Max Eilbacher and die Reihe's New Releases Represent Sound Art's Shapeshifting Possibilities
The two new releases on the experimental institution NNA Tapes mine the dancefloor and the academy with equal aplomb.
Max Eilbacher and die Reihe, photos courtesy of the artists.
The Vermont-born label NNA Tapes has long established itself as one of the United States' premiere homes for genre-agnostic, boundary-pushing experimentation—music united more in its forward-thinking approach than any specific sound or scene. In 2016 alone, they've been home to releases of drippy alien concrete from Wanda Group, the interstellar brass and woodwind drones of Travis Laplante & Peter Evans' Secret Meeting, Tredici Bacci's cosmic orchestral post-Morricone compositions (out tomorrow!), and Nerftoss' twisted take on house music.
The label's curatorial choices cover a lot of ground, but it's all music that favors expansion, redefinition, the sort of sounds that force you to reconsider and recontextualize your previous understanding of how genre works. Tomorrow, in addition to the previously announced release from Tredici Bacci, NNA is also putting out two cassettes as a special surprise—new tapes from die Reihe and Horse Lords member Max Eilbacher that uphold the label's tradition of shapeshifting.
Die Reihe—the recording project of New Yorker Jack Callahan—returns with Housed, a cassette that surveys the history of house music and comes up with something a little more warped. A press release notes that Callahan sampled over 250 house tracks from over 150 artists in the making of this two track release, and you can hear it in the jittery panic of these compositions. It's a stuttering collage of organ snippets and cymbal hits, the sounds of the genre ripped from their skeleton to present something wonderfully formless and misshapen. Callahan apparently approached the organization in an aleatoric sort of way—randomizing samples on the first piece and then arranging them shortest to longest on the second—but if you cross your eyes enough structure starts to emerge, as if you can feel the dull throb that originally imbued these microscopic tracks even though they've been melted down and reconstituted.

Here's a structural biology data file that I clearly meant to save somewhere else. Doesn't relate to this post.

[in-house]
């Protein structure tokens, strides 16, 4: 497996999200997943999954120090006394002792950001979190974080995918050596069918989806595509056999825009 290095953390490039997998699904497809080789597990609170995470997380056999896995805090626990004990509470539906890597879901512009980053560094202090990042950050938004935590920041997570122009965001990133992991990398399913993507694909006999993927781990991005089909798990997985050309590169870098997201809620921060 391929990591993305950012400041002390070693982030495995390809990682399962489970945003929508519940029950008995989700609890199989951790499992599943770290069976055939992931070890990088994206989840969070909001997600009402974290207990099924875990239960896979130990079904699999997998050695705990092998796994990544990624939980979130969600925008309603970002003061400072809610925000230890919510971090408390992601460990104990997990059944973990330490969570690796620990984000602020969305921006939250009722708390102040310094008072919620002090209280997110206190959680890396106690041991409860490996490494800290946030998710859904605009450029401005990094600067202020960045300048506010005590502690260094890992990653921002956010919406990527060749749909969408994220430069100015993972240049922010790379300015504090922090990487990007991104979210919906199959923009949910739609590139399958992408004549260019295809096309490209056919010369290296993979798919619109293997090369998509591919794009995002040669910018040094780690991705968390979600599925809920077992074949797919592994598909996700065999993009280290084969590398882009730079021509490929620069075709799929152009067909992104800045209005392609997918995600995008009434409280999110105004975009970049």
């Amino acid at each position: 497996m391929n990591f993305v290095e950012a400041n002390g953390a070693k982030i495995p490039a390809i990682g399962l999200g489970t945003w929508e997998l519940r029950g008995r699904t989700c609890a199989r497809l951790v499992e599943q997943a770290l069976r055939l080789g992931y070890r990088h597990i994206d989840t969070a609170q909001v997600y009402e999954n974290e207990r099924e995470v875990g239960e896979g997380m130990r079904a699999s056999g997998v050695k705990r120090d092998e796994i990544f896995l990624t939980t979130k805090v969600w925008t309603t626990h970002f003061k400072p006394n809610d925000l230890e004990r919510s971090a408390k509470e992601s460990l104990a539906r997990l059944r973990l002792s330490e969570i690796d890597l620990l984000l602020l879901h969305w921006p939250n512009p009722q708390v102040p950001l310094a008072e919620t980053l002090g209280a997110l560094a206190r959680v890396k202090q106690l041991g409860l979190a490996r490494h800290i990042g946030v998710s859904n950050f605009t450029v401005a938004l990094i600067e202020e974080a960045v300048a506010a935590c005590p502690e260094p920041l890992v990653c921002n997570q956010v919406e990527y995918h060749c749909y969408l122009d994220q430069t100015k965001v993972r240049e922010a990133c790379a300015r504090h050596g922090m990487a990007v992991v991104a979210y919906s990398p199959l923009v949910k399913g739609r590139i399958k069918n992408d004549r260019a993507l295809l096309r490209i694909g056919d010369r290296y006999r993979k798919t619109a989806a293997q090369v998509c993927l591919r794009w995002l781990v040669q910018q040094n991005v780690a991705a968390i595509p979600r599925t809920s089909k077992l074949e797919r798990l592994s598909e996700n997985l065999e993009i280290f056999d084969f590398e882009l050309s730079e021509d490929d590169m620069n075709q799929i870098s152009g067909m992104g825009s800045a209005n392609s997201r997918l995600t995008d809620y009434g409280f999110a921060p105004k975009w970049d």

As the bassist and electronics wrangler for the Baltimore band of rhythmic contortionists Horse Lords, Max Eilbacher does his share of limber, legible instrumental work. But the beauty of his new tape, Schizophrenia as Architecture, is that he can fade into abstraction and still make music with the same crackling sort of energy. Utilizing a modular setup in conjunction with field recordings and some spoken word samples, Eilbacher constructs four pieces that prize transformation above all else. Dipping and diving between panicky percussive sounds, syrupy static, and fragmented melodies before you can really latch onto any specific rhythm, it's a record of constant motion, a forward momentum that comes from the twitchy diversity of the sounds that make it up.
Taken together, the two tapes offer a testament to the power of what sound art can do—to look to the past or the future, and change the way you hear a specific set of sonic cues—drawing structure from randomness or momentum from stillness. You can stream both releases here or snag the tapes over at NNA's Bandcamp.